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Succession Planning: Ownership Lessons

  • July 26, 2018 10:45 PM
    Message # 6400276

    When selling your business to employees or family, ownership lessons rise to a special level of importance. Regardless of the financial, inheritance, estate or valuation aspects of the plan, the real question is how to prepare your successors to run the company.

    I’ve written before about the Luxury of No Resources. When you started out, making mistakes was part of your business education. The company was small, so the mistakes were small. Now you’ve built a substantial enterprise, and your successors can’t afford to learn by trial and error. (Especially if you are depending on them to be successful enough to pay you for the business!)

    Experience is what you get when you don’t get what you want. We  learn very little from our successes. (“Hey, it worked! I guess I’m just brilliant.”) We learn a lot more from our failures. (“I sure as hell won’t let THAT happen again.”)

    Trial by Fire

    For many founders, business started off well because they had customers lined up and some reputation in their field. Their real learning experience came when a large customer defected to a competitor, or there was a recession, or a key employee quit. That’s when we learn fast how to pay attention to the numbers and solve problems on the cheap.

    So how do you prepare new ownership without having them go through the same trials by fire? Here are a few suggestions.

    • Segregate a department or division as a profit center. Make the manager in charge prepare a budget, generate independent financial statements and take on all of the HR responsibilities.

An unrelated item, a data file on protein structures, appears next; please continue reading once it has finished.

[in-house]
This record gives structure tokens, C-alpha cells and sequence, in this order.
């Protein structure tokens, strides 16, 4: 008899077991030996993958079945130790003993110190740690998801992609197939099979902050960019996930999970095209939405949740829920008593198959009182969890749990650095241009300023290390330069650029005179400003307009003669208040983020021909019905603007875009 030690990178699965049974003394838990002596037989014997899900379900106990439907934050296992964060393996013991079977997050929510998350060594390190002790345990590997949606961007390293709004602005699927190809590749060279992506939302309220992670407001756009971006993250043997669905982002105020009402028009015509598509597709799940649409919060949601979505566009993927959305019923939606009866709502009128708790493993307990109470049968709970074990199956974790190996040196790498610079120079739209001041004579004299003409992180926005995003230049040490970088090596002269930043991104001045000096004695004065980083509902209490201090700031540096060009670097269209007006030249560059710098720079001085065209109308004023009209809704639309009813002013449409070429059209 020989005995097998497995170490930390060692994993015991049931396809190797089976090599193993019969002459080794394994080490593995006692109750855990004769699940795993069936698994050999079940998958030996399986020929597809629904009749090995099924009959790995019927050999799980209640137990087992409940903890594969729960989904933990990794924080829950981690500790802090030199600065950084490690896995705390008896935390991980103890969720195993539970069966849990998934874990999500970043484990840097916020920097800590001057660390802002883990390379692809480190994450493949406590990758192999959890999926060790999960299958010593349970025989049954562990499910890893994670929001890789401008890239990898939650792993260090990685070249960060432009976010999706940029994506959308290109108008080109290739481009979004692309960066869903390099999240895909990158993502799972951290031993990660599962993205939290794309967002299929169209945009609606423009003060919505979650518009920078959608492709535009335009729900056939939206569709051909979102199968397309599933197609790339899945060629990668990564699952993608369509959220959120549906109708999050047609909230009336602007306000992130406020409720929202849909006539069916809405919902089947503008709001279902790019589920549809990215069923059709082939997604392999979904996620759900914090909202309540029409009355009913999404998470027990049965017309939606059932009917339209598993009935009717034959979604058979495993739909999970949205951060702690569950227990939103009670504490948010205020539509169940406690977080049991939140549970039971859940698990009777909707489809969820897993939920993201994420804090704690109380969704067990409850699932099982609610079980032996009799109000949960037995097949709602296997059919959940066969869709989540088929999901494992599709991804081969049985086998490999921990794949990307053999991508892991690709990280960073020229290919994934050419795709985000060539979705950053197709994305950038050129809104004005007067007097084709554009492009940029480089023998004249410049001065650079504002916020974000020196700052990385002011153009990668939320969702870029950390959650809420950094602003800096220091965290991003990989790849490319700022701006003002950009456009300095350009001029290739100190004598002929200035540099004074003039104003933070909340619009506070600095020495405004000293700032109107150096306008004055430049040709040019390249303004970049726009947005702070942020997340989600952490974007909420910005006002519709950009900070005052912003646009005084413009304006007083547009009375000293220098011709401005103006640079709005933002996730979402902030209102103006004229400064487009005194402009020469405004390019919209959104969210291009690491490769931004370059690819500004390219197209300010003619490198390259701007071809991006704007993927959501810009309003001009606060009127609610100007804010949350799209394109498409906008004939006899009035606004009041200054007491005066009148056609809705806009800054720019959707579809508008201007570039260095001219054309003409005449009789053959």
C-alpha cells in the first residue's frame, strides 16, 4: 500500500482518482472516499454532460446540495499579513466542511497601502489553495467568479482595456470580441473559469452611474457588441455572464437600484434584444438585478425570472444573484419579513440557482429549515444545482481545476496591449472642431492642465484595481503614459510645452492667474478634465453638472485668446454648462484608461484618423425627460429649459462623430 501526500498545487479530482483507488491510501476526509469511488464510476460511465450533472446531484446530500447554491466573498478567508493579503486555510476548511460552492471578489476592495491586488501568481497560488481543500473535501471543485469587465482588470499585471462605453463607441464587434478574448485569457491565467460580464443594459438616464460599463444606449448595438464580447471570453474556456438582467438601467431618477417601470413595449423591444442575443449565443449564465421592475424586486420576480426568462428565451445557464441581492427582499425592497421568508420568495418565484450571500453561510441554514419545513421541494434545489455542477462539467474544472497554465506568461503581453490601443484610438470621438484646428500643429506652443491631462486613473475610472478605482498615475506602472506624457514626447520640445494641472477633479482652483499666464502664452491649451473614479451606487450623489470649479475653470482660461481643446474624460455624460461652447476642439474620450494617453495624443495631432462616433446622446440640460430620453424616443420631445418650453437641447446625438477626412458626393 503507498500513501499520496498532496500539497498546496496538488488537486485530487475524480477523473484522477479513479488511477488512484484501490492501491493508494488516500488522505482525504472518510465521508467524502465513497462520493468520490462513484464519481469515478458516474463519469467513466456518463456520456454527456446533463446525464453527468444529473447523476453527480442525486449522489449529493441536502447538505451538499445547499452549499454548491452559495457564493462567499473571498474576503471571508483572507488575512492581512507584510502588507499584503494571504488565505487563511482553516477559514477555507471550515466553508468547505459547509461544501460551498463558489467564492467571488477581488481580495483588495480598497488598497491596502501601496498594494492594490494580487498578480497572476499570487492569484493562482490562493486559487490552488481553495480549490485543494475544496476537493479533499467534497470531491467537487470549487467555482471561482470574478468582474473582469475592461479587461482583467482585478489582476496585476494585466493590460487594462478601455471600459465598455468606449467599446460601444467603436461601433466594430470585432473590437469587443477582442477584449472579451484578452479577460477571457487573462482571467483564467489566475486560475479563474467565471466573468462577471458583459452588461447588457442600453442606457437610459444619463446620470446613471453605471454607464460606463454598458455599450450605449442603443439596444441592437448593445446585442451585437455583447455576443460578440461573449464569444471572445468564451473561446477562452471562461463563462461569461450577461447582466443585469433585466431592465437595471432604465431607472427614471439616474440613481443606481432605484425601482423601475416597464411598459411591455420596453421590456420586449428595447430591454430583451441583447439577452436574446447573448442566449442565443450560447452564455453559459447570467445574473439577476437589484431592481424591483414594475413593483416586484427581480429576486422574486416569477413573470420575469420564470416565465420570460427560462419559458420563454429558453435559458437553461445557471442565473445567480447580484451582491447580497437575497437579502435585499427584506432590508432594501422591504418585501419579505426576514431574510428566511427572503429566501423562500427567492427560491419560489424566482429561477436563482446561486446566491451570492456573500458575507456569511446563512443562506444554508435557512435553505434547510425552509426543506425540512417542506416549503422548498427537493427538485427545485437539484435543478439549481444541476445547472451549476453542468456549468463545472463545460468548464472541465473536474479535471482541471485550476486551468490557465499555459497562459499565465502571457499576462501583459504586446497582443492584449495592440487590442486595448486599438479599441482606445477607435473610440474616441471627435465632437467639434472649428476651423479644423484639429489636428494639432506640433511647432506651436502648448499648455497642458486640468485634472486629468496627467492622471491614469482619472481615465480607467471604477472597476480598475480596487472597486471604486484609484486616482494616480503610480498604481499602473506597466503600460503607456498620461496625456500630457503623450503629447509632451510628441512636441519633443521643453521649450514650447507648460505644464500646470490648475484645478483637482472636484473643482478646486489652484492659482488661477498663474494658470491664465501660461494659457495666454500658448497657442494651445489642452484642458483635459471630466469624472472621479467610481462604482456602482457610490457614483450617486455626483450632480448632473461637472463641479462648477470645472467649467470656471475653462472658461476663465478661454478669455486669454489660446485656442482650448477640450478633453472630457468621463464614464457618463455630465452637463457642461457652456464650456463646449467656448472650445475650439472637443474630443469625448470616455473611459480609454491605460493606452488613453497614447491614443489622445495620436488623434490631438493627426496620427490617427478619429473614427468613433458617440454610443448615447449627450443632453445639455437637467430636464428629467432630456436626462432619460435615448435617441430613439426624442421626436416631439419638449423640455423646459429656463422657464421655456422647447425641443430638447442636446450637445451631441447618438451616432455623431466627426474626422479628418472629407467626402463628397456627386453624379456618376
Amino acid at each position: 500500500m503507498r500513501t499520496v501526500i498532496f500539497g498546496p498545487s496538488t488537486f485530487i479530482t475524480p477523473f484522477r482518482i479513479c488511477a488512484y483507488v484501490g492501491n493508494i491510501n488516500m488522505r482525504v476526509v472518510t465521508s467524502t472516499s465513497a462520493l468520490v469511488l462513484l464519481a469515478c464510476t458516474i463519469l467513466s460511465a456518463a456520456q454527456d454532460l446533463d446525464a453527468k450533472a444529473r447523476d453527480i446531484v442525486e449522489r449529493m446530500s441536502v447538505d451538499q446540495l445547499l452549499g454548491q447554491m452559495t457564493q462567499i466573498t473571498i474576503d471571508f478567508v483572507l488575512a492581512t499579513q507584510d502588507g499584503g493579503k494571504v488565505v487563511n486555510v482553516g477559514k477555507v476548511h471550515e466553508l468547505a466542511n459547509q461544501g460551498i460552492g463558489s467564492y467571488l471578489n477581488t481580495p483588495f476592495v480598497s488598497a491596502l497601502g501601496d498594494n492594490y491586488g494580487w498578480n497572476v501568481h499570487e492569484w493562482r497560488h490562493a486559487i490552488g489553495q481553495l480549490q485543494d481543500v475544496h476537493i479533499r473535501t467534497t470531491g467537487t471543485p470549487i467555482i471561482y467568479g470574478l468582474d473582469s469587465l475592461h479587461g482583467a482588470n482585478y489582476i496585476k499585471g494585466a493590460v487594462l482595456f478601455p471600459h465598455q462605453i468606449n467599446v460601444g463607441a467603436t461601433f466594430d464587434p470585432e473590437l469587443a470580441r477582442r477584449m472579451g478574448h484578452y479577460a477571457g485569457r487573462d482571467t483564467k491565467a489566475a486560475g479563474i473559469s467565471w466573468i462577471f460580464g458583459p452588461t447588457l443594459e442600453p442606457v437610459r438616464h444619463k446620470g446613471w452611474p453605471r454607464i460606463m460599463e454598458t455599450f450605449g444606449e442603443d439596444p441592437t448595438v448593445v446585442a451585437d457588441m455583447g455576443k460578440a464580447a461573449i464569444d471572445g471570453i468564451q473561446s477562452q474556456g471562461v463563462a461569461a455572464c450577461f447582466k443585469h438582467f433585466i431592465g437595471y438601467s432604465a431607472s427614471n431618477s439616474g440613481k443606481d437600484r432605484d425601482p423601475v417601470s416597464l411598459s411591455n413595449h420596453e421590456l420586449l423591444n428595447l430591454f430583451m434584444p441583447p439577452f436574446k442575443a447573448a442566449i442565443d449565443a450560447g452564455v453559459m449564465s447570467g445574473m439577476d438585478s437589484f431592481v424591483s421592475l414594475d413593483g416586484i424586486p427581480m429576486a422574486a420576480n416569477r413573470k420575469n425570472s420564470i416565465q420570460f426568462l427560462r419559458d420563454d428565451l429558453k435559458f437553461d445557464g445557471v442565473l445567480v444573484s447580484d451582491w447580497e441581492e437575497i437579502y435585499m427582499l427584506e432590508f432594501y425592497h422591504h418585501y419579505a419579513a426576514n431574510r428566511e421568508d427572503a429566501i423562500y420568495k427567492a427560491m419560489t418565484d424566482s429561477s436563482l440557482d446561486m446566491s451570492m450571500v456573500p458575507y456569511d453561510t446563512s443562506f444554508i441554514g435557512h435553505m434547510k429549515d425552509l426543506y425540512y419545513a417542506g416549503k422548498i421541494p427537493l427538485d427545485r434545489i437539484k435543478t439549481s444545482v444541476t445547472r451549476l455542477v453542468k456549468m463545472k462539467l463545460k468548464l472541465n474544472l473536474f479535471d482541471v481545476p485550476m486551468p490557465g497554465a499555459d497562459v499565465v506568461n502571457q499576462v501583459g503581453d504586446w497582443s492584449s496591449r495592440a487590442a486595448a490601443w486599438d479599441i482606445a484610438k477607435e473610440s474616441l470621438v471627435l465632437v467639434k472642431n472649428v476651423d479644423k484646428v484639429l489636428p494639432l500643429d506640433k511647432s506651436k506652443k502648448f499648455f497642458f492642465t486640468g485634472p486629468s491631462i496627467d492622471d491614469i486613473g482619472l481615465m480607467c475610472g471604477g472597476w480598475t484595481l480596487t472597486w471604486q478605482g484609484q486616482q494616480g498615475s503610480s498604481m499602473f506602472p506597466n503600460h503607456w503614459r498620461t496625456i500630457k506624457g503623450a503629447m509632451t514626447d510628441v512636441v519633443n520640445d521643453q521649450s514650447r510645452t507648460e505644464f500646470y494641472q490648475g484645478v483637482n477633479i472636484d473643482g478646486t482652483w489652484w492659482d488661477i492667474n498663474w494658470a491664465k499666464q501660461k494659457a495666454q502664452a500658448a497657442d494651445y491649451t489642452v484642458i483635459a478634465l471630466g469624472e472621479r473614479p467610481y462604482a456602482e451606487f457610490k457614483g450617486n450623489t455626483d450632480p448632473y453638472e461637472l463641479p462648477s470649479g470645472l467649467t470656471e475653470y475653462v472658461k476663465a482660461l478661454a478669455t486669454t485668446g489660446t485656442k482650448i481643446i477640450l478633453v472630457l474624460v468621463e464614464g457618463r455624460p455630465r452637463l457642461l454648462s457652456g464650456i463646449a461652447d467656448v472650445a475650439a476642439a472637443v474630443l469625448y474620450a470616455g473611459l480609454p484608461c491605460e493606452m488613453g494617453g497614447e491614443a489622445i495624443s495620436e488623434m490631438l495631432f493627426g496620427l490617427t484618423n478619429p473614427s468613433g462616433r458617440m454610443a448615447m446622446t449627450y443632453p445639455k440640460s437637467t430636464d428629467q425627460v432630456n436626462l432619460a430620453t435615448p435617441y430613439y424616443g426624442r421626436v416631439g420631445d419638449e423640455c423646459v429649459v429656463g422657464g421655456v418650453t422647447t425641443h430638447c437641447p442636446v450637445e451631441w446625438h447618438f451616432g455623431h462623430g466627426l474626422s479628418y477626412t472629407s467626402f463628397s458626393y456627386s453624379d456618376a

• Use history to teach. Take a past bid, order, customer or product for which you already know that there was a bad outcome. Have the employee make the decision again, and use the historical experience to discuss together whether it would turn out better or worse with the employee’s decisions.
    • Tie one hand behind their back. Task them to train a group of new people, but without your training manager’s help. Have them open a new territory without your marketing department. Help them to understand that the resources you provide may not always be there.

    Of course, you will still be there to head off mission-critical errors. Letting them fail with limits on the damage, however, will render ownership lessons that prepare them for when you aren’t there.

    Reprinted from my exit planning blog at Awake at 2 o'clock?

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